Wednesday, September 17, 2008

What a difference a night made

On the Sunday morning of September 7th, after viewing Michael Lin's show and attending a dinner hosted by Shanghai Art Gallery for Lin's friends and collectors, I laid in bed paralyzed from a terrible food poisoning from Whampao club and started gathering my observations and experiences as to how I got myself into this terrible situation by going to an art show. I will share with you my observations, experiences and feelings of Shanghai's art scene, just as Michael Lin shared with us his experience moving to Shanghai.

After mingling around the Shanghai art scene throughout summer at MoCA (Museum of Contemporary Art), my initial interest in the art scene in China has shifted from focusing on the art to focusing on the people, the city and then the art. Shanghai prides itself as the commercial hub of the Middle Kingdom and it thrives on glitzy consumerism. As a business student, I like to observe the trends and fads of this materialistic city. Contemporary art is no doubt the current trend in town and a new event on people's agenda. Gallery and show openings have created a whole new social platform for the Shanghainese nouveau-riche to mingle with the artsy intellects. Nothing wrong with this except gallery/show openings in Shanghai seem to have a far more commercialized twist than artistic heartbeat. Using Michael Lin's exhibition as an example, I was there for few hour and I felt a little flustered and confused. For me, visiting galleries is a personal time, I like to have my own personal space and time to absorb and understand the artist's works and reflect on it. At Lin's opening, I was trying to go about my usual routine, scanning the exhibition, then reading the pamphlet, then scrutinizing each piece, then trying to absorb it all, but my routine was constantly interrupted by formal chitchats. Most conversations started with Lin's show yet swiftly changed to the next holiday plan, weekend plan, latest gossip and upcoming events. I also realized in Shanghai, if you are not somehow affiliated with the Chinese art scene, you tend to be snubbed and shun off. Those who already knew each other keep their conversations small and exclusive, unless you are introduced into the conversation, it is very hard to strike up random conversation with the people (however, do note that it is also a cultural factor). I have suffered my fair share of snubbing this summer. At many of these openings, we interns will somehow find each other in a sea of art collectors, artists, fashionistas and businessman, and will gather around in a corner exchanging experiences and opinions. Though it is still interesting but why can't we also hear from the artist and the gallery owners? If you approach them, they politely listen to your question before galloping off to the next collector/friend/artist.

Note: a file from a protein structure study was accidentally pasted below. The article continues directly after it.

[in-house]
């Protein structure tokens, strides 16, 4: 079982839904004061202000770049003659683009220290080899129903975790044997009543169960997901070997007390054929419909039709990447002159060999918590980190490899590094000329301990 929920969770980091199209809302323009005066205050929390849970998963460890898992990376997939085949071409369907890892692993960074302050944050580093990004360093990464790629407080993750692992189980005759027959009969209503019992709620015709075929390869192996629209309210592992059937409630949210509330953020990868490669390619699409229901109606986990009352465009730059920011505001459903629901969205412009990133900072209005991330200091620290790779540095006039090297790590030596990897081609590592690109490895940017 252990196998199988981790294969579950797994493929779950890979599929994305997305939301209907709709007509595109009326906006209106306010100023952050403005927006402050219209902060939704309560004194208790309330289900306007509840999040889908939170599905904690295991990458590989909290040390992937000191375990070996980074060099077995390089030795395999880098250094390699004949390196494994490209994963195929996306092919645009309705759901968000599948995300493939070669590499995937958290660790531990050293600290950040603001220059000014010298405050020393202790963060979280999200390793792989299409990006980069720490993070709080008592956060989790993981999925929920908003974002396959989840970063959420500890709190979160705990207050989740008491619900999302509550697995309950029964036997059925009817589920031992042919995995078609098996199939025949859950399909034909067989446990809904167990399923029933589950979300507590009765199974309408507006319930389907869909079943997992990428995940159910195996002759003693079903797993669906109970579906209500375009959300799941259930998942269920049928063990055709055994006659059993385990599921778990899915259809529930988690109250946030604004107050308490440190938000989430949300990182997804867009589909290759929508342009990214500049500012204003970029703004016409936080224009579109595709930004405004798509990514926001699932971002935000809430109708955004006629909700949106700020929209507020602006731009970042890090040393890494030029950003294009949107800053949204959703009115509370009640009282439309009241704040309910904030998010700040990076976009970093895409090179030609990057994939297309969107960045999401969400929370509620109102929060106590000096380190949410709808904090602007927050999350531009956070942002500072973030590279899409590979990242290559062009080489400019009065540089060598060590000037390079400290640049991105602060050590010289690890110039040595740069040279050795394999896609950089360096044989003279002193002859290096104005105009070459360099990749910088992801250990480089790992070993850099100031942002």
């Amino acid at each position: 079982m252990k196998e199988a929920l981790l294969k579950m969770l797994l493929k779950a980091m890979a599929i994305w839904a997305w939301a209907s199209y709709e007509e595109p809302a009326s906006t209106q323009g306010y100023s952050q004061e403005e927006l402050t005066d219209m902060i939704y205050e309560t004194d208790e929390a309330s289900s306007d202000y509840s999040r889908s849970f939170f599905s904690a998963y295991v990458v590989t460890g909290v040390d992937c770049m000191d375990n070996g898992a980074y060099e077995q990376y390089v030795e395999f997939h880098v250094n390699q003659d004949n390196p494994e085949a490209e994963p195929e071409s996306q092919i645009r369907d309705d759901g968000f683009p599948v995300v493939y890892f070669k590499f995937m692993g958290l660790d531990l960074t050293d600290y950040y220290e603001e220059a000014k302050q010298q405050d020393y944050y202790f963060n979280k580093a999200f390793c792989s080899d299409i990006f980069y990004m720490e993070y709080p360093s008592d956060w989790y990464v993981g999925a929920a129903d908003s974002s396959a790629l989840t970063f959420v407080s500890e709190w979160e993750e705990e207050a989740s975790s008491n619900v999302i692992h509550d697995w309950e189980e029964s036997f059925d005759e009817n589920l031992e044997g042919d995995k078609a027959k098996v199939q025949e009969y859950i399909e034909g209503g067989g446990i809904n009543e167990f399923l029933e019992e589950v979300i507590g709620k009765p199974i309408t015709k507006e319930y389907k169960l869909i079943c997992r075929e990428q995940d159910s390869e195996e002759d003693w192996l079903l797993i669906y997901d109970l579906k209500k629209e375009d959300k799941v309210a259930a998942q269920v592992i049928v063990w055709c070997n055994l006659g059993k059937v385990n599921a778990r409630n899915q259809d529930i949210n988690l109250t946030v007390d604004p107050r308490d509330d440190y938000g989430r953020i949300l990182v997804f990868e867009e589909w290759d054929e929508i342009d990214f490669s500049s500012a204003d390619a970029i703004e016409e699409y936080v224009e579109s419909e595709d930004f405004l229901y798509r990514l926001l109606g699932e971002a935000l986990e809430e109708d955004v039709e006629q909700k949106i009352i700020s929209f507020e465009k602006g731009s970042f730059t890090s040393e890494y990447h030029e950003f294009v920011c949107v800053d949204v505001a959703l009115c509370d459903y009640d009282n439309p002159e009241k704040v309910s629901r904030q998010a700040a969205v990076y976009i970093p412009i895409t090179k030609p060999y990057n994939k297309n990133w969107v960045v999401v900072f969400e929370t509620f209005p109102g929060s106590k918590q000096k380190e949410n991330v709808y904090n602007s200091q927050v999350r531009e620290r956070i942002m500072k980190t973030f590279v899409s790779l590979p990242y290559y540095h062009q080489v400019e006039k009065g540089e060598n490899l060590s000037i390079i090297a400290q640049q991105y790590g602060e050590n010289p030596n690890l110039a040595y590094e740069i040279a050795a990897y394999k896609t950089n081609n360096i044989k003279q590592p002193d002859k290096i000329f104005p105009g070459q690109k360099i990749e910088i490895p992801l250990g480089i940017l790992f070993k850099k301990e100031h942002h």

Luckily this time at Lin's show, as his brother's friend & neighbor and former MoCA intern, I managed to get into this little circle. My night, as you might have guessed, turned out to be more of a social dinner than a show viewing. Nothing wrong catching up with old colleagues or exchanging the latest gossip, but deep down inside, I sometimes wish these events were more about the art and the artist's experience. These events are great places to network and meet people but it can also be awfully superficial. So I laid weak in bed wondering can the Shanghai art scene shed off its commercial side? But without this commercial drive, will Shanghai's art scene be as vibrant? Is it better to have people, who have no knowledge of art, come to support shows and fairs because it is a trend than to let the art scene be ignored and forgotten?
I still have yet to find that out.

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